Editor's note: The following interview by Democracy Now!'s Amy Goodman with economist and NY Times columnist Paul Krugman continues AlterNet's coverage on this crucial political moment for the Obama administration and the country on the issue of what to do with the collapse of the financial and banking industries. Yesterday on this topic, AlterNet ran an editorial and articles by Bill Greider, Matt Taibbi and Frank Rich. In the coming days, look for more coverage and articles about activist campaigns sprouting up on this issue.
Amy Goodman: Treasury Secretary Timothy Geithner has unveiled the Obama administration’s plan to finance the purchase of up to $1 trillion in so-called toxic assets from banks and other ailing financial institutions. The plan relies on private investors, namely hedge funds and private equity firms, to team up with the government to relieve banks of assets tied to loans and mortgage-linked securities. There have been virtually no buyers of these assets thus far because of their uncertain risk. As part of the program, the government plans to offer subsidies in the form of low-interest loans to coax private funds to form partnerships with the government to buy troubled assets from banks. This is intended to unclog the balance sheets of banks and allow them to resume normal lending.
Also, the Obama administration this week is expected to announce new proposals for financial regulation, executive pay, accounting standards and other issues, ahead of the G20 summit in London on April 2nd. The new economic proposals come as Congress is to begin debating the administration’s $3.6 trillion budget proposal for next year.
Meanwhile, public outrage over the AIG bonus scandal has further undermined support for Timothy Geithner as Treasury Secretary. AIG is paying out over $165 million in bonuses after receiving a $170 billion taxpayer bailout. Geithner has been criticized in Congress and elsewhere for not doing more to block the AIG bonuses and his overall response to the financial crisis.
In an interview broadcast [Sunday] on 60 Minutes, President Obama expressed strong support for Geithner. He was interviewed by 60 Minutes correspondent Steve Kroft.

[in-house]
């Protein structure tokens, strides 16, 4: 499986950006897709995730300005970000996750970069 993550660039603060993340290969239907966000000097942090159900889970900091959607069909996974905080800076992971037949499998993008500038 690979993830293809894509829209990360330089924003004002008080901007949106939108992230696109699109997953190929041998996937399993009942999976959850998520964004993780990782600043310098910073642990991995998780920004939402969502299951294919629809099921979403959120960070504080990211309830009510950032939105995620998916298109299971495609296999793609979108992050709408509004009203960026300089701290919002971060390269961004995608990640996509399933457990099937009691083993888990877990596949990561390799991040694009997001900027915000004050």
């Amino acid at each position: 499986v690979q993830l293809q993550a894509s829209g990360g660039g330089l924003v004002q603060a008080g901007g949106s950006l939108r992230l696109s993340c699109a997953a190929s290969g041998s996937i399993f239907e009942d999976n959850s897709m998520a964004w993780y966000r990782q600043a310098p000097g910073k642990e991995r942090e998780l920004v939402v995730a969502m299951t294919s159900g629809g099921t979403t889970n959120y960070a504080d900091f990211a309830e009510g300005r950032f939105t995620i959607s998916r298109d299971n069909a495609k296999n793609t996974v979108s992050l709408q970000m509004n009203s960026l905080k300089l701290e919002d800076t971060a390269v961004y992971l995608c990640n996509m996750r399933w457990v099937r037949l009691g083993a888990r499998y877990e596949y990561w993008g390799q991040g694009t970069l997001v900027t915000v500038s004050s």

Kroft:Your Treasury Secretary, Tim Geithner, has been under a lot of pressure this week, and there have been people in Congress calling for his head. Have there been discussions in the White House about replacing him?
President Obama: No.
Kroft: Has he volunteered to or come to you and said, “Do you think I should step down?”
President Obama: No, and he shouldn’t. And if he were to come to me, I’d say, “Sorry, buddy, you still got the job.” But look, he’s got a lot of stuff on his plate, and he is doing a terrific job. And I take responsibility for not, I think, having given him as much help as he needs.
Goodman: Geithner is scheduled to testify before the House Financial Services Committee on Thursday about overhauling financial regulation.
Paul Krugman is a Nobel Prize-winning economist, professor of economics and international affairs at Princeton University, and a columnist at the New York Times. His latest book is The Return of Depression Economics and the Crisis of 2008. His column in today’s Times is headlined “Financial Policy Despair.” He joins us on the phone from his home in New Jersey.
Welcome to Democracy Now!, Paul.
Krugman: Good morning, Amy.
Goodman: Well, you say, “Zombie ideas have won.” Why are you calling that Timothy Geithner’s plan today?
Krugman: A zombie idea is an idea that you keep on killing, because it’s a bad idea, but it just keeps on coming back. And what this is is we’ve had this idea since Henry Paulson came out with his plan six months ago, the Bush administration, that the real problem is that the market is undervaluing all of these toxic assets, and what we need to do is have taxpayers go in and buy them at a fair price, and that will solve all of our financial problems. And that’s what happened. The Geithner plan is a complicated, disguised variant on the same idea. It’s the zombie that you keep killing, and it just keeps coming back.
Goodman: Called “cash for trash”?
Krugman: Yeah, that’s—that was the phrase that was out there six months ago, which I picked up. And yeah, it’s basically saying that, you know, there’s nothing really fundamentally wrong with our banking system; there’s just this crisis of confidence, and so nobody wants to buy, you know, asset-backed securities, nobody wants to buy stuff that’s ultimately backed by home mortgages, and if only we could get people to see that these things are really pretty decent assets, then the banks will be in fine shape. And that’s the trouble. You know, there’s an argument that says maybe they were somewhat underpriced, but to make this the centerpiece of your financial rescue plan is just—well, as I wrote in the column, it leaves me with a feeling of despair.
Amy Goodman is the host of the nationally syndicated radio news program, Democracy Now!